When the House of Commons was at odds with James I over his extravagant lifestyle, Bacon tried to mediate between the King and the Commons. One could argue that he had become an apologist. But much worse. When he was named Attorney General in 1613, he used torture to help convict Edmund Peacham of treason and get him hung. Three years later, in 1616, he initiated the impeachment of Robert Carr, 1st Earl of Somerset. He became Regent for a short period and them Lord Chancellor at the age of 45 when he married Alice Barnham, a 14-year-old daughter of an ambitious alderman. She later went on to have an affair with Sir John Underhill, possibly because Bacon was gay and preferred a Welsh servant. Bacon disowned her.

His worst period came in 1621 when he was charged with corruption – he had accepted legal fees while holding high office. He made a plea bargain. His fine and confinement to the Tower of London were both pardoned by the king, but he never could hold a political office again, a great benefit to the future because he then devoted himself to study and writing.

Our interest, however, is on the interaction of his religious beliefs with his political and scientific ones. He was an Anglican with a sympathy for Puritanism, but never a dogmatist in religious terms. In Fama Fraternitatis he wrote, “after a time there will now be a general reformation, both of divine and humane things, according to our desire, and the expectation of others: for it’s fitting, that before the rising of the Sun, there should appear and break forth Aurora, or some clearness, or divine light in the sky.” “According to our desire and the expectation of others.” We act, not for a divine end, but to satisfy desires and others’ expectations.

Let me offer a contemporary application of the guiding principle of historical knowledge that the politics of the present, the divisiveness of politics in America, is affected by competing accounts of the past. The Confederate flag that Governor Nikki Haley took down from the South Carolina State House following the murder of nine parishioners at Mother Emanuel AME Church in Charleston is a case in point. Her action was invaluable. However, her rationale was dead wrong. The flag was not hijacked by white supremacists; it has always been the symbol of white supremacism both for the secessionists in the nineteenth century and for the Dixiecrats in the forties and fifties of the twentieth century. To read the flag simply as a symbol of sacrifice is to hide its heritage in deep racism and to cover up that for which there had been so much sacrifice, so much Jim Crow, so much murder and mayhem, so much abuse of the rights of others. Under the Confederate flag, Nathan Bedford Forrest’s troops killed unarmed black Union soldiers at Fort Pillow, Tennessee.

For Spinoza, competing accounts of the past were just different efforts to create an imaginative world, a construct as it were, that reinforced one’s desires and appetites. Thus, there was no truth value in such imaginative efforts, just personal satisfaction. The only hidden meanings worth unpacking were those in Nature uncovered by reason. Bacon, however, found hidden meanings in myths and fables as well as historical narratives. All hidden meanings in whatever realm are regarded by establishments as not only hidden but forbidden knowledge.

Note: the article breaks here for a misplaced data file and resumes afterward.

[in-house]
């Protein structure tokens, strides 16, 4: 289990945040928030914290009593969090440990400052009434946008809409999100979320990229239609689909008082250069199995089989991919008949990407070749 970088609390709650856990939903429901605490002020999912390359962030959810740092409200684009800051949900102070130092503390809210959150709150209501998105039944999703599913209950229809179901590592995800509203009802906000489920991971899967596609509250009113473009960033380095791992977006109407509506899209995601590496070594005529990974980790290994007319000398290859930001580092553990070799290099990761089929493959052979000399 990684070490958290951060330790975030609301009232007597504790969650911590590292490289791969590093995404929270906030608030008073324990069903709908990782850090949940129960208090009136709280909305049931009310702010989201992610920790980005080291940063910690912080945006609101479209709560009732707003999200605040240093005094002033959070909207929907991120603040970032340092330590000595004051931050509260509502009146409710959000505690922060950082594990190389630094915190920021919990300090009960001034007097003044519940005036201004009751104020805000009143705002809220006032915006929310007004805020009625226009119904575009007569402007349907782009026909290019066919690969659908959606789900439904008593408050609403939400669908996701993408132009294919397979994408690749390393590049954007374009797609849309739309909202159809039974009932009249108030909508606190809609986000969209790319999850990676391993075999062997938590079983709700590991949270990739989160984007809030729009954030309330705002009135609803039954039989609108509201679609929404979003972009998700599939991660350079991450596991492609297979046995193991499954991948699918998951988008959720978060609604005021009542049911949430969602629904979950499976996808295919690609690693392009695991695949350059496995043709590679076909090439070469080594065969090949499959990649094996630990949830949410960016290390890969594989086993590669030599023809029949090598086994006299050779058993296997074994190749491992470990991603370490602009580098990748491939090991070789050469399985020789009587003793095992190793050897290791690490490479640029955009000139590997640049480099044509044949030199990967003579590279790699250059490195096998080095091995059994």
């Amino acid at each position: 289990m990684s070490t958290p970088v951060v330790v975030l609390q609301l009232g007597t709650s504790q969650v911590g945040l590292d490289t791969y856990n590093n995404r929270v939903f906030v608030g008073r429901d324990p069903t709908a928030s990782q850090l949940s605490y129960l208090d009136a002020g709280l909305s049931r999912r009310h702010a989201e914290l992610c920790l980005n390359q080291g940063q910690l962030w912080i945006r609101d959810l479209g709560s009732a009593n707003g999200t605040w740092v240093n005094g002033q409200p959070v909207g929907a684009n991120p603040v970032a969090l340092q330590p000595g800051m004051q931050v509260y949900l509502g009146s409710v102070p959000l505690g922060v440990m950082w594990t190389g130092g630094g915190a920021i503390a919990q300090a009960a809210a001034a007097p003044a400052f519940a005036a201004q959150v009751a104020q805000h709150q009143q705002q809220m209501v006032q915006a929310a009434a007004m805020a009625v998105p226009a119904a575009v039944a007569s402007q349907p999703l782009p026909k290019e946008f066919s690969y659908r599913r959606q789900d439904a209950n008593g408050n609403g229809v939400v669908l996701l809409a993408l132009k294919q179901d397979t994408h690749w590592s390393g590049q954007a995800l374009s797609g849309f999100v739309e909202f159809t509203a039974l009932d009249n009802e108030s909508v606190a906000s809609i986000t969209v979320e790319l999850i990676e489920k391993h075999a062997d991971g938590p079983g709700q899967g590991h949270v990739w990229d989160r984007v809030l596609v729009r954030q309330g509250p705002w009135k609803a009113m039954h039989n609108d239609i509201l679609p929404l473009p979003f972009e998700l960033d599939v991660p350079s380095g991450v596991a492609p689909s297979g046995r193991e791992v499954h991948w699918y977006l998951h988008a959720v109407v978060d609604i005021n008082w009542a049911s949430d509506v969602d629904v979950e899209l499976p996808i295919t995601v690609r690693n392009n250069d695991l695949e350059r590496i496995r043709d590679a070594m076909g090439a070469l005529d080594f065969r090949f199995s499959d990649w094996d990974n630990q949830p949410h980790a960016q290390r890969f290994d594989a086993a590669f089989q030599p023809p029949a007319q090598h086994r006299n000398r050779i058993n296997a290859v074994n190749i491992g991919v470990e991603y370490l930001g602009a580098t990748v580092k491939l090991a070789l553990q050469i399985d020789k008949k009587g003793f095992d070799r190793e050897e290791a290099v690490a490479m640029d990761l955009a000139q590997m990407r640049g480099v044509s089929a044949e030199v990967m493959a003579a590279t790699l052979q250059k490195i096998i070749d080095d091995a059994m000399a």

Both Spinoza and Bacon opposed the realm of superstition and promoted its replacement by what could be called substition, that is unpacking the hidden truth beneath the surface. However, religious belief for both were matters of faith, not knowledge. It was a realm in which to escape and provide relief from the pains of this world and find pleasure in another. That perhaps explains why Bacon is probably most famous for his depictions of the idols of the mind.

There are four such idols:

                                        Idols of the Theatre


Idols of the Cave          ————!————         Idols of the Market


                                        Idols of the Tribe

An idol is an image fixed by the imagination in the mind which is venerated but has no substance. That is, it lacks any truth value. An idol is an idée fixe that cannot be dislodged by counterfactual evidence. We begin at the base – Idols of the Tribe inherent in all humans. They are human propensities to distort, exaggerate and inflate and disregard what is directly apparent to one’s senses. At one extreme, the idols create utopian fantasies which gain dignity over time, especially when constructed of an admixture of facts. At the other extreme, they are pure fabrications used to denounce and destroy others and advance one’s own interests and appetites.

If Idols of the Tribe belong to the public realm, Idols of the Cave are inner creations of the imagination roaming about in the cavern of one’s mind. Given our education and preoccupations, these idols are used to interpret and distort what appears to our senses as these are filtered through forms and categories to which we have given a preferential status. A military historian will give a preference for viewing the past through military categories while an economic historian gives preference to economic matters and a physiologist may give a strong preference to explaining phenomena in terms of the functioning of the body. Truth entails dislodging these Idols of the Tribe and Idols of the Cave from their fixidity. These fixations are often viewed by Bacon as feminine qualities. In Bacon’s New Atlantis (1626), in a frontispiece, a winged figure, Father Time, retrieves a female figure from the dark cave of the mind and brings her into the light.